Off-label use of gastrointestinal medications in the intensive care unit

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Journal of Intensive Care Medicine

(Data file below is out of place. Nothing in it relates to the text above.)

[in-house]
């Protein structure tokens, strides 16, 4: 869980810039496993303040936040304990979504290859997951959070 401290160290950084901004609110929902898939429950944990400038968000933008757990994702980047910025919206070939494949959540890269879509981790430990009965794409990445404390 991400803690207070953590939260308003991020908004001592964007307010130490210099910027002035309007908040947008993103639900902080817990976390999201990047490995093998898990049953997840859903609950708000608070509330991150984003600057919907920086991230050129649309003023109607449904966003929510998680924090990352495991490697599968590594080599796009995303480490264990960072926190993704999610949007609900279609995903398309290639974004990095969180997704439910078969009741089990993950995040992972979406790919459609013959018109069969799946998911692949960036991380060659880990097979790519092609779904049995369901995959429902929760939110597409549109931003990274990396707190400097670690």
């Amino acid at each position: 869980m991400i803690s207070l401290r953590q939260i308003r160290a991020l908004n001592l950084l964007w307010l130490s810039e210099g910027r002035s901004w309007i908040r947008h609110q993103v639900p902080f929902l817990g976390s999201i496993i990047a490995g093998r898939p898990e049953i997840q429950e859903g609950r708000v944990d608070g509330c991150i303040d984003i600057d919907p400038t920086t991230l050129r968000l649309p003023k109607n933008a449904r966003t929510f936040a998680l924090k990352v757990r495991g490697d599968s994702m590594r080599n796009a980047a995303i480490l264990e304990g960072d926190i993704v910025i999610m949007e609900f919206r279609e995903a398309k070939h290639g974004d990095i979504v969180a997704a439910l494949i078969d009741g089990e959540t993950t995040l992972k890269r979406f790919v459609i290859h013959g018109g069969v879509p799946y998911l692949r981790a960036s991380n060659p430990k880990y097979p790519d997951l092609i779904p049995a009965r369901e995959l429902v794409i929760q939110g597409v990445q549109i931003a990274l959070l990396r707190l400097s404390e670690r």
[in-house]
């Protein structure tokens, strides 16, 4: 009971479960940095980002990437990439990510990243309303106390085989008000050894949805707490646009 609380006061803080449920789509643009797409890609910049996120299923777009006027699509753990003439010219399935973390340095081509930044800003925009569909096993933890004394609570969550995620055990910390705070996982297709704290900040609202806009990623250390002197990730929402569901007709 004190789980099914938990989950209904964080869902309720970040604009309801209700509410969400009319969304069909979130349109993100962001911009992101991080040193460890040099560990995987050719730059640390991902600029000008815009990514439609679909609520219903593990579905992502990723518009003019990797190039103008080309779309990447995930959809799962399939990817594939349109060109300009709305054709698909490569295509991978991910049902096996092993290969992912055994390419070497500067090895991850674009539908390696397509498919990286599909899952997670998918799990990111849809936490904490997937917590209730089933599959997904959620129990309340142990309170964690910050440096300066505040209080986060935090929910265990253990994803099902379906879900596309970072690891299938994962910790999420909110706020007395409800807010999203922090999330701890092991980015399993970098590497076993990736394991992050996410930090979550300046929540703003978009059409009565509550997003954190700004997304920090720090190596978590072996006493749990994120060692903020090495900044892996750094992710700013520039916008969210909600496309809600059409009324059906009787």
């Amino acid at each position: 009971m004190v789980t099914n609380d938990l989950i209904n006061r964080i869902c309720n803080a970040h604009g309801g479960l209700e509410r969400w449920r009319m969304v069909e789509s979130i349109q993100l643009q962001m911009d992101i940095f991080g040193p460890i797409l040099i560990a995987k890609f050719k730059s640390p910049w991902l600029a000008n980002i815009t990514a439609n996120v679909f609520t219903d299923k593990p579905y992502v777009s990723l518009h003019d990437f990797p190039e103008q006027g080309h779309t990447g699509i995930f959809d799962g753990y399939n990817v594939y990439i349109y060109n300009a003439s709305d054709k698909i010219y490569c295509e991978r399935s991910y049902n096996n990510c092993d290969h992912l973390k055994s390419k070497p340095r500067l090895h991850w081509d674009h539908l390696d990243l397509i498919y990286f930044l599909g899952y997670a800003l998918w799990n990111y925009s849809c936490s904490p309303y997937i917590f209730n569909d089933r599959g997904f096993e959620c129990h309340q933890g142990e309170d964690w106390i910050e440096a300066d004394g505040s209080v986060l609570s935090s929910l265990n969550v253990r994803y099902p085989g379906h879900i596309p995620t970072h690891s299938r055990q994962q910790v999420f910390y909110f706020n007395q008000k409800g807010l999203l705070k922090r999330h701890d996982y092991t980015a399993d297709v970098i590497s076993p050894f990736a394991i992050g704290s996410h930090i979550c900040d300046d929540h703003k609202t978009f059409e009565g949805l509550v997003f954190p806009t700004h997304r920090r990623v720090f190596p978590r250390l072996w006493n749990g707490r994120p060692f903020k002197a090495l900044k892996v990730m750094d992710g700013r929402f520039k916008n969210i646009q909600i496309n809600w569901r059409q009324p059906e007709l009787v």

Purpose: Determine the level of evidence supporting off-label gastrointestinal (GI) medication use and identify the medication class and indication whereby off-label use was most common. Materials and Methods: This prospective, multicentered observational study evaluated all medication orders written in 37 intensive care units (ICUs) in the United States, over a 24-hour period. All medications classified as ''GI'' according to a national reference were identified. The class and indication whereby offlabel use was most prominent were determined and the level of evidence was described. Results: There were 774 orders from 363 patients and 63% (489 of 774) were considered off-label. Proton pump inhibitors (PPIs) accounted for most of the off-label usage (55% [271 of 489]), followed by laxatives (16% [77 of 489]) and histamine-2-receptor antagonists (H2RAs; 15% [71 of 489]). When prescribed, 99% (271 of 274) of PPIs, 99% (71 of 72) of H2RAs, and 79% (30 of 38) of promotility agents were off-label. Stress ulcer prophylaxis (100% [309 of 309]), GI bleeding (100% [18 of 18]), and gastric motility (88% [30 of 34]) were the most common off-label indications. The most common strength of recommendation and level of evidence for off-label use was indeterminate (58% [282 of 489]) and none (57% [280 of 489]), respectively. Conclusion: The PPIs are the most widely used off-label medications in the ICU. Stress ulcer prophylaxis is the most common indication. The level of evidence supporting off-label GI medication use is poor.

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